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Quick – what’s your favorite brand of shelf-stable egg substitute?

Stumped?

It may not be an item that’s in high demand. But if you’re like most shoppers, the next time you have a need for this particular product, you’re likely to pass over whatever name brands are available and grab the store brand instead.

That’s according to the IRI Private Label 2018 report, the market research company’s latest look at the growing popularity of private label products.

The report found that 83% of shoppers surveyed buy private label products frequently or occasionally in order to save money. Among millennials, that percentage rises to 92%. Across generations, the average shopper spends up to 20% of their grocery budget on private label items. Overall, private label dollar sales have grown 5.8% this year, “outpacing national brands by a wide margin,” the report finds.

And some private label products are more popular than others. Back in 2014, a Market Force Information survey found that cereal was the least popular private label product, with 31% saying they would never buy store-brand cereal. On the other end of the spectrum, most shoppers said they were okay with private label dairy products like milk and cheese.

The IRI report gets much more specific. It found that shelf-stable egg substitute saw the greatest growth in all private label categories, with sales up 150% over this time last year. That’s not great news for brands that sell the stuff. But since it’s a relatively obscure product, there are unlikely to be many promotions, sales or coupons available for it. So anyone who has shelf-stable egg substitute on their shopping list and is concerned about price, is more likely to reach for the lower-priced store brand.

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Next on the list of fastest-growing private label products are other items that are not necessarily likely to make regular appearances on your grocery list. Sales of store-brand “refrigerated lunches” and “ice substitutes” each grew around 100% since last year.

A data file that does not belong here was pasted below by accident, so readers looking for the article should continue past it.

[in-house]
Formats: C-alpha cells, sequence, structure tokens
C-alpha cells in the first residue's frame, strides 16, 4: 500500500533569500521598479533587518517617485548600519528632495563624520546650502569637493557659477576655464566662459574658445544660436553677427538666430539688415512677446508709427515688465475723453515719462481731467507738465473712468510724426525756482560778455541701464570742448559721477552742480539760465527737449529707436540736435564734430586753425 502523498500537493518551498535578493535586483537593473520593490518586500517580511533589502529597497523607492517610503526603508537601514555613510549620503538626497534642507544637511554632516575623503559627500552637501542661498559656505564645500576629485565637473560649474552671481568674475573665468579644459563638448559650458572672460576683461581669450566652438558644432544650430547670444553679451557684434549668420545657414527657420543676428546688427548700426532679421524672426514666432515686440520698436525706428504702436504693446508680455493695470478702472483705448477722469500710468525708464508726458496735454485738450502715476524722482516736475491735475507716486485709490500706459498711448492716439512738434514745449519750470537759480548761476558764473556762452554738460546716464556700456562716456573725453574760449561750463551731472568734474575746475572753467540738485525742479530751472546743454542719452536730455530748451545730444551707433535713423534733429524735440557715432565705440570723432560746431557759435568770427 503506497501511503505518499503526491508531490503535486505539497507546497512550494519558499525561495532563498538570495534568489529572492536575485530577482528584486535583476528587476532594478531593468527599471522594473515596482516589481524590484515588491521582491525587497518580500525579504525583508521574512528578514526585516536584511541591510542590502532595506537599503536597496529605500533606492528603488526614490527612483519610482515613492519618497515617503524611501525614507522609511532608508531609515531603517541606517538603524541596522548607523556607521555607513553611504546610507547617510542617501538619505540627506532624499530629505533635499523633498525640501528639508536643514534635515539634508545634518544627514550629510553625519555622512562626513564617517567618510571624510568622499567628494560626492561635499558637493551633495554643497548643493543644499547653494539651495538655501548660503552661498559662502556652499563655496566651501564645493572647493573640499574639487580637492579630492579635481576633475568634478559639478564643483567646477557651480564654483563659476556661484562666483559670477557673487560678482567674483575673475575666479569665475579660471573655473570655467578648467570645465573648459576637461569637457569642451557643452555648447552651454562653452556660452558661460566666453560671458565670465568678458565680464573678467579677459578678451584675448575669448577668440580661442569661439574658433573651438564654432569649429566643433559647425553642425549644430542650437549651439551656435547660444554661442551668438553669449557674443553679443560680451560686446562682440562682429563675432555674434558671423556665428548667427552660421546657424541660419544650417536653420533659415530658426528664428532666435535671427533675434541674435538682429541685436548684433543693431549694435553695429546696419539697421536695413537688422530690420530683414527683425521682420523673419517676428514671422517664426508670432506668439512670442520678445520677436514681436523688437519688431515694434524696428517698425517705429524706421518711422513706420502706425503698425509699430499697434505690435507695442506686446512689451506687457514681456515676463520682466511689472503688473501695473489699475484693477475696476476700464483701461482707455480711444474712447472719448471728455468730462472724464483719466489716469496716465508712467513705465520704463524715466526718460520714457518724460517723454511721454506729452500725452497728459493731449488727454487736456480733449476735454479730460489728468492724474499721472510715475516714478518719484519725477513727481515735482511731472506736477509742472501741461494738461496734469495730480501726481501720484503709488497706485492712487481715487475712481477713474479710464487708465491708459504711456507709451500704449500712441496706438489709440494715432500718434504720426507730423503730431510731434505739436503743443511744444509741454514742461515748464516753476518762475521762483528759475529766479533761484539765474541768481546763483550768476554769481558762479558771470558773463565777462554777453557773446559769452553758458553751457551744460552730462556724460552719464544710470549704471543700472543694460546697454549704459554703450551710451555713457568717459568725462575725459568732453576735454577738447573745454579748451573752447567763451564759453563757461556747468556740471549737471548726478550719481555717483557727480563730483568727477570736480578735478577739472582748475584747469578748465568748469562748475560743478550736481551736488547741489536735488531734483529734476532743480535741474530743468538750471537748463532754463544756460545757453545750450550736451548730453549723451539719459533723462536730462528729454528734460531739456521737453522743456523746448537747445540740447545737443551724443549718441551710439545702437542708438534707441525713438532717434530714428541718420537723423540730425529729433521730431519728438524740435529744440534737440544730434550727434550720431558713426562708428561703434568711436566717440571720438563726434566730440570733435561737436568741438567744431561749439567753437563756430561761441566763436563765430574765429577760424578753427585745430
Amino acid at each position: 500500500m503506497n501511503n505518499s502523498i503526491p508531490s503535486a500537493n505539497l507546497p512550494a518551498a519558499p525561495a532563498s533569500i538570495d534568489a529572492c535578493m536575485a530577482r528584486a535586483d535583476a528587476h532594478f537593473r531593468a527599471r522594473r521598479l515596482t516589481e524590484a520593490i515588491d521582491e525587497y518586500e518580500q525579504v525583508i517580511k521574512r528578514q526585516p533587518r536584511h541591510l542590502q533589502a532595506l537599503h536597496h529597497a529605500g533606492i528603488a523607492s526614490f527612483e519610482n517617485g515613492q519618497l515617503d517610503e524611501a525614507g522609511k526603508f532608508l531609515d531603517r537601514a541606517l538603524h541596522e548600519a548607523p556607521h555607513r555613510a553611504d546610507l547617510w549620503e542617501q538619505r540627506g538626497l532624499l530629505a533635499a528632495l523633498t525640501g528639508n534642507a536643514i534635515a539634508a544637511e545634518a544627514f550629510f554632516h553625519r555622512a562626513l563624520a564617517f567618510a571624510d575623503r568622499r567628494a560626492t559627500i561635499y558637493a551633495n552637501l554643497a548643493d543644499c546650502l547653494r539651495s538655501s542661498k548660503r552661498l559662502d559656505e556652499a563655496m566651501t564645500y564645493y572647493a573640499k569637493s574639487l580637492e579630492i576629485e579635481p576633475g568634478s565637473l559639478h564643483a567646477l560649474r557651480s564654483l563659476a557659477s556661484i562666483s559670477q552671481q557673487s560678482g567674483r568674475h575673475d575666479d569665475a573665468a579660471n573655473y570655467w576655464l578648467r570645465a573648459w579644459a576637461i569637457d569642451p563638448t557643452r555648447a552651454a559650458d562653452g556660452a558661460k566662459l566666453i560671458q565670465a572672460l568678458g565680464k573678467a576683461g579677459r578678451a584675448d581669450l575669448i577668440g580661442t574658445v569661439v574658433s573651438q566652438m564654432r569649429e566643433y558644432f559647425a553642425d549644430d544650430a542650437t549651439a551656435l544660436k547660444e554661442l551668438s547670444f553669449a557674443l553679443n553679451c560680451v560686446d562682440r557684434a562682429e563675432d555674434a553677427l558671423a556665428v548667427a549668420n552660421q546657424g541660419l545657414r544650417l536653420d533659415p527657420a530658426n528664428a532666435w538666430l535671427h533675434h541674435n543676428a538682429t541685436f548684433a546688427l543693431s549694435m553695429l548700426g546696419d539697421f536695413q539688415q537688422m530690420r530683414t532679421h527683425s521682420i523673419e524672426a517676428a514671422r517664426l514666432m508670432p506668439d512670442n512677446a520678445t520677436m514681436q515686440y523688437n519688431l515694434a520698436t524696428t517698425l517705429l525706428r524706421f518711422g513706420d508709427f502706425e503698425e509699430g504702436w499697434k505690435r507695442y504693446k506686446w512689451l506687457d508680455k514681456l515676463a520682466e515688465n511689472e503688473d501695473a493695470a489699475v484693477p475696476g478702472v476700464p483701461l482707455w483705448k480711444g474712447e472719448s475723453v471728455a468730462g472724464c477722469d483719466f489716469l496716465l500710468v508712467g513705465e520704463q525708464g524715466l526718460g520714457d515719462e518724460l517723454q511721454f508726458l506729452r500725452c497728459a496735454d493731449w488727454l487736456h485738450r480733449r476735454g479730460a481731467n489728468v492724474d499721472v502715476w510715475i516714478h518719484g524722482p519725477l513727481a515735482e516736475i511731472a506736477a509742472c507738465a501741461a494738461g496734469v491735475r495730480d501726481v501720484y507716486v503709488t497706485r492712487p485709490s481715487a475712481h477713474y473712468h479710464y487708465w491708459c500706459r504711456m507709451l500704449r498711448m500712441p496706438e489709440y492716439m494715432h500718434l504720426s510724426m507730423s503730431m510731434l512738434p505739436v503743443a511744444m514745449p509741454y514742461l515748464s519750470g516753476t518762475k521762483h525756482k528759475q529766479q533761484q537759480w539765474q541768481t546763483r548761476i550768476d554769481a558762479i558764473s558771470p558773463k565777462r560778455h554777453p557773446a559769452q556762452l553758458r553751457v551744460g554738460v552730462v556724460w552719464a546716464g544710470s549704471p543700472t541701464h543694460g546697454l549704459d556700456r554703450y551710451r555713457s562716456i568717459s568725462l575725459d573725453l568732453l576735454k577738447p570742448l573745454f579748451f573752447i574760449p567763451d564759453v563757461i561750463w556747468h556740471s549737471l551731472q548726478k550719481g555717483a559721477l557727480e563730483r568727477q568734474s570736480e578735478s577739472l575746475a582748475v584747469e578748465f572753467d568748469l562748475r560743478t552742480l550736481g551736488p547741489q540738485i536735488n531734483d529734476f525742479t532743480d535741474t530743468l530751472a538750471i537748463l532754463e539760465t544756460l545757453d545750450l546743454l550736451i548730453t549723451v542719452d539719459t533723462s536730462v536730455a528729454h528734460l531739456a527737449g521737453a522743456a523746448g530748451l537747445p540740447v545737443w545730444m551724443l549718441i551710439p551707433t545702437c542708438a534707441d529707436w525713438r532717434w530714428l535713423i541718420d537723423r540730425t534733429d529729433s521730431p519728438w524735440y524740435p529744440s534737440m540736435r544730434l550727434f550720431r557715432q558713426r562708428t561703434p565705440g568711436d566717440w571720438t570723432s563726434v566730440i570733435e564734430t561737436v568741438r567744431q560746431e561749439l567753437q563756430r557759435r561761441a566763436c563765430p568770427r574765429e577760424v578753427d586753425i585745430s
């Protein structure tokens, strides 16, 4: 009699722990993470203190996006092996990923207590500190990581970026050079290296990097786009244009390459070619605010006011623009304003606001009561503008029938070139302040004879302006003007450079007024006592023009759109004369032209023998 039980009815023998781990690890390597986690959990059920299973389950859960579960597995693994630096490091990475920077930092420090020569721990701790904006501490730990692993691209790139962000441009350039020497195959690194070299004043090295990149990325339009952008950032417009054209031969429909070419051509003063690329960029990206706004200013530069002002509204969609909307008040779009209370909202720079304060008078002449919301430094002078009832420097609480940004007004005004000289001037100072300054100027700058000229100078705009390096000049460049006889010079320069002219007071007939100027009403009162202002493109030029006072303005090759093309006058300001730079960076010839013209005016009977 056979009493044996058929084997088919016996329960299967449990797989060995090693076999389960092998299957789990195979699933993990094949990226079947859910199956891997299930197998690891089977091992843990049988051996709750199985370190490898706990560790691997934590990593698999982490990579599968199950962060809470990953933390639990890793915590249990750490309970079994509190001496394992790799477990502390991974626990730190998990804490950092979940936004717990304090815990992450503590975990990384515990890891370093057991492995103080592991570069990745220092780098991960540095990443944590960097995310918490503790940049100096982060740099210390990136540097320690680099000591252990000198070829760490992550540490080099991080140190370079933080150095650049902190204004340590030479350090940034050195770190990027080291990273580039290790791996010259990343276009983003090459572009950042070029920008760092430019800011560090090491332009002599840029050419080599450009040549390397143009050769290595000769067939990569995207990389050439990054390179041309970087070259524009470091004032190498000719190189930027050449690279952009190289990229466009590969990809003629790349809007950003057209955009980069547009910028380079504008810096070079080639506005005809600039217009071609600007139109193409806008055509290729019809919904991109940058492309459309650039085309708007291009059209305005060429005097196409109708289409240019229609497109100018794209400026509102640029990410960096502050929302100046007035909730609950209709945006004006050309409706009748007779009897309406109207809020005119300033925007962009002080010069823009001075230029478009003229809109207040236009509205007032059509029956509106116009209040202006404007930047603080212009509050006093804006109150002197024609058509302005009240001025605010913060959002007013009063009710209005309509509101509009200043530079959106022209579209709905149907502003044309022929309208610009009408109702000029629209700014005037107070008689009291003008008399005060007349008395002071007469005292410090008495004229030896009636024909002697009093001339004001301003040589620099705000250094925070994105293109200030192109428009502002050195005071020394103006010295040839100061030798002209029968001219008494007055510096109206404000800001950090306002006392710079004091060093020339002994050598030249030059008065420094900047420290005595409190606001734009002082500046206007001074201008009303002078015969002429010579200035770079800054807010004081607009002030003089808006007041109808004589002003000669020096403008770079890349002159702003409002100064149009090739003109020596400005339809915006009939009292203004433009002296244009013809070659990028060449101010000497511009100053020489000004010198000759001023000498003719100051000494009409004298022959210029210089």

Quick – what’s your favorite brand of ice substitute?

Among the less-obscure products listed among the fastest-growing private label categories were deodorant, wine, paper baking cups and lard. So shoppers appear to be reaching for more store brands throughout the aisles.

As retailers step up their investment in their own brands, many shoppers actually prefer some store-brand products to their name-brand counterparts. But your typical shopper is unlikely to sing the praises of their favorite store’s ice substitute or lard. In most product categories, IRI says it all comes down to price.

Despite a growing economy, IRI says half of American consumers are making sacrifices to make ends meet. “Consumers continue to embrace private label products even though the economy has stabilized,” the report reads. 69% say the quality of private label products is as good as national brands, and 68% say private labels offer better value than national brands.

Couponers tend to advocate for brand names. By combining readily-available coupons with sale prices and other promotions, you can easily get brand name products for less if you shop strategically. So couponers tend to frown upon buying store brand products as a money-saving strategy.

But with private label products improving, and couponing itself on the decline in recent years, it seems fewer shoppers are heeding couponers’ advice. “It’s truly a testament to the success private label innovators have had in bringing to market the solutions that fulfill high-demand shoppers’ needs and wants,” Susan Viamari, vice president of Thought Leadership for IRI, said in a statement. “Consumers are looking for more choices, and those retailers and manufacturers who are adjusting their strategy to meet those needs will see greater success.”

And who, after all, doesn’t want choices when it comes to buying egg substitute? Coupons can help you save money – but only if you can find them on the products you want to buy. Otherwise, the increasing popularity of private label this past year may turn out to be only the beginning.

Image source: Walmart

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